One of my favourite paragraphs is this excerpt from Hemingway’s A Moveable Feast: “As I ate the oysters with their strong taste of the sea and their faint metallic taste that the cold white wine washed away, leaving only the sea taste and the succulent texture, and as I drank their cold liquid from each shell and washed it down with the crisp taste of the wine, I lost the empty feeling and began to be happy and to make plans.”
And of course Wilfred Thesiger, who explored Arabia, wrote beautifully. This is an excerpt from Arabian Sands: “I pondered on this desert hospitality and, compared it with our own. I remembered other encampments where I had slept, small tents on which I had happened in the Syrian desert and where I had spent the night. Gaunt men in rags and hungry-looking children had greeted me, and bade me welcome with the sonorous phrases of the desert. Later they had set a great dish before me, rice heaped round a sheep which they had slaughtered, over which my host poured liquid golden butter until it flowed down on to the sand; and when I protested, saying ‘Enough! Enough!’, had answered that I was a hundred times welcome. Their lavish hospitality had always made me uncomfortable, for I had known that as a result of it they would go hungry for days. Yet when I left them they had almost convinced me that I had done them a kindness by staying with them”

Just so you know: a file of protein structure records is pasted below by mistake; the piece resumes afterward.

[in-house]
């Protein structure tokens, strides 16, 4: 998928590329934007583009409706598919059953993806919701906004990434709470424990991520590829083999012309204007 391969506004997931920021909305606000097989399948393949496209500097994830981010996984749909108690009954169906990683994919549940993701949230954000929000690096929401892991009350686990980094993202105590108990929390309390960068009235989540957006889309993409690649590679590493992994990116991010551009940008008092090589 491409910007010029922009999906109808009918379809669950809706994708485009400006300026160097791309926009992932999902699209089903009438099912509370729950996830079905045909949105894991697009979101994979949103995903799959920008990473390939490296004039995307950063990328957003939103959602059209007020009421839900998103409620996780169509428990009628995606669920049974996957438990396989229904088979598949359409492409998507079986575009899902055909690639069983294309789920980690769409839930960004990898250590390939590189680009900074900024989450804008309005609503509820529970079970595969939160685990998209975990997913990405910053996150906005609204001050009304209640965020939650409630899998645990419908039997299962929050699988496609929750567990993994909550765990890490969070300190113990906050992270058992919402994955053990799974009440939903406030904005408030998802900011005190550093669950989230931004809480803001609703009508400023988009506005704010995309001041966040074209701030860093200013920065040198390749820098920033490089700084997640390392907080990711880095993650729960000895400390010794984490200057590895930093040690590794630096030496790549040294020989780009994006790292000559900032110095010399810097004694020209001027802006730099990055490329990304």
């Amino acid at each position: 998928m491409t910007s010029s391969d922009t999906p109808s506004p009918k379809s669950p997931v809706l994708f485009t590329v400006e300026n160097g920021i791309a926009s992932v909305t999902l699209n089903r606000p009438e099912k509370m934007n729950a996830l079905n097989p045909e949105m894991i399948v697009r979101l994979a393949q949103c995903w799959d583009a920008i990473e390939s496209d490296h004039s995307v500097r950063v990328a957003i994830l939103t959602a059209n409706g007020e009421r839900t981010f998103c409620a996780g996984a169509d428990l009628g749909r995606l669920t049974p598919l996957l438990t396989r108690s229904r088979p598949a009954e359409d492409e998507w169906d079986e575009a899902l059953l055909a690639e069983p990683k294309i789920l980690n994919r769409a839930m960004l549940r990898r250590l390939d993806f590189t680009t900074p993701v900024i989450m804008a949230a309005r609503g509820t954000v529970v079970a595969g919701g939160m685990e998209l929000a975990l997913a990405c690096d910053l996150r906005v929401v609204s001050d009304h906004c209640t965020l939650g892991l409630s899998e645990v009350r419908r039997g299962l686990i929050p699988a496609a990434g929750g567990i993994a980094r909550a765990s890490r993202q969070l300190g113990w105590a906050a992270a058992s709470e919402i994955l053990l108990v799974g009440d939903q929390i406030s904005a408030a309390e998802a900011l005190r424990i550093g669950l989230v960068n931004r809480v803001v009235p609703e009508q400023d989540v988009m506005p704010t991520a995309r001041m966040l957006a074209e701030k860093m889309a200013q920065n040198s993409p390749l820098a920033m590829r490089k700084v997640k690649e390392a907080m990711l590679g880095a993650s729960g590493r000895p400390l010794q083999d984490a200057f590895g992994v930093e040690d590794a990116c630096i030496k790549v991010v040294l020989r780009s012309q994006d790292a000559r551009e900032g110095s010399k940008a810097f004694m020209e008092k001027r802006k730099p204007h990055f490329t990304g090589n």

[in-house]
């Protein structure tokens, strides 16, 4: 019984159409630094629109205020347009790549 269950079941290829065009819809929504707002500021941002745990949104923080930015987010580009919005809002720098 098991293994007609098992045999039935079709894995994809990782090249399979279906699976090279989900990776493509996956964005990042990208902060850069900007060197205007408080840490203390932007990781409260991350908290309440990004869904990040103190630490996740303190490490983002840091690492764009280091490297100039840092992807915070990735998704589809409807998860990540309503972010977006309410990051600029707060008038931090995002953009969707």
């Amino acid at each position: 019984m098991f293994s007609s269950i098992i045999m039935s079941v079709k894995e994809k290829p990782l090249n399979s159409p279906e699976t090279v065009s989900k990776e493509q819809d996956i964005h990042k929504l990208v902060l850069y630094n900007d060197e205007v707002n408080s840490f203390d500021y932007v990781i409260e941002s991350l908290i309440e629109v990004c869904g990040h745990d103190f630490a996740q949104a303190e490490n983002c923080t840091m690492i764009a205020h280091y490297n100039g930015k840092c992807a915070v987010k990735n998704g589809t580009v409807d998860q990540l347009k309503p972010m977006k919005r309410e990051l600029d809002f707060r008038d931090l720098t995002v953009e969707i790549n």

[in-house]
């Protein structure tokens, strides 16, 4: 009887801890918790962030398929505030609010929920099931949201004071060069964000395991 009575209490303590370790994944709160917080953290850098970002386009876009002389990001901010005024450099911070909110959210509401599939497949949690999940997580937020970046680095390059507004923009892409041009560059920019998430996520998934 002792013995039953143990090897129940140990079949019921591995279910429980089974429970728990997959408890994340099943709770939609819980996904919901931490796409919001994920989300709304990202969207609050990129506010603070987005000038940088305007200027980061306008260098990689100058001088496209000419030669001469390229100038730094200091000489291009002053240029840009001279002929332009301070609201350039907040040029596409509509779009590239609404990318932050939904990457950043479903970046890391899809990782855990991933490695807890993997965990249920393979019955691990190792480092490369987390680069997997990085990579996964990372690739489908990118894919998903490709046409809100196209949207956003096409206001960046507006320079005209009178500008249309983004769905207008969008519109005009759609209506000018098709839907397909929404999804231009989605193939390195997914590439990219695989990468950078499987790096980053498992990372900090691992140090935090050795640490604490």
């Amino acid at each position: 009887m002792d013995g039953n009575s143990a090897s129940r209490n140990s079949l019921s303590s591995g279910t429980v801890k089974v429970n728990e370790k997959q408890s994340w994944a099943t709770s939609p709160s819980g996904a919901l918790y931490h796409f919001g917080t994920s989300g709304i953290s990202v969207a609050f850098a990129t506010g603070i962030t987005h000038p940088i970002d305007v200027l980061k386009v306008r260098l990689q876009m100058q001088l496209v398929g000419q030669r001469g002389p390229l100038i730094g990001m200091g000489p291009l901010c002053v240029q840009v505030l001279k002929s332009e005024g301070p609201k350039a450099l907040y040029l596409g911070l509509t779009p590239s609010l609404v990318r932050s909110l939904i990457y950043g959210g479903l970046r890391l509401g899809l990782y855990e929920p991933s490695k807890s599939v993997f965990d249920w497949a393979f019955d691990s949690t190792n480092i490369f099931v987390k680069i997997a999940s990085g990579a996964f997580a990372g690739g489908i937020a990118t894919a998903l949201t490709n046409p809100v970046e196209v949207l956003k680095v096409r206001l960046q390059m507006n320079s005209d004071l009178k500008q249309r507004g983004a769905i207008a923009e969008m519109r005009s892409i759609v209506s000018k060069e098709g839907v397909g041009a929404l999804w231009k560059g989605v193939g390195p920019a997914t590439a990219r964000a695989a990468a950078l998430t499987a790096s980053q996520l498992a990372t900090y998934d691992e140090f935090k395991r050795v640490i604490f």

And of course it always helps to be funny… Elizabeth Gilbert wrote in Eat, Pray, Love: “To my taste, the men in Rome are ridiculously, hurtfully, stupidly beautiful. More beautiful even than Roman women, to be honest. Italian men are beautiful in the same way as French women, which is to say– no detail spared in the quest for perfection. They’re like show poodles. Sometimes they look so good I want to applaud.”
Want to get in touch for more tips on travel writing, or any other writing for that matter? Or do you want our team to write something for you? Shoot me an email on firstname.lastname@example.org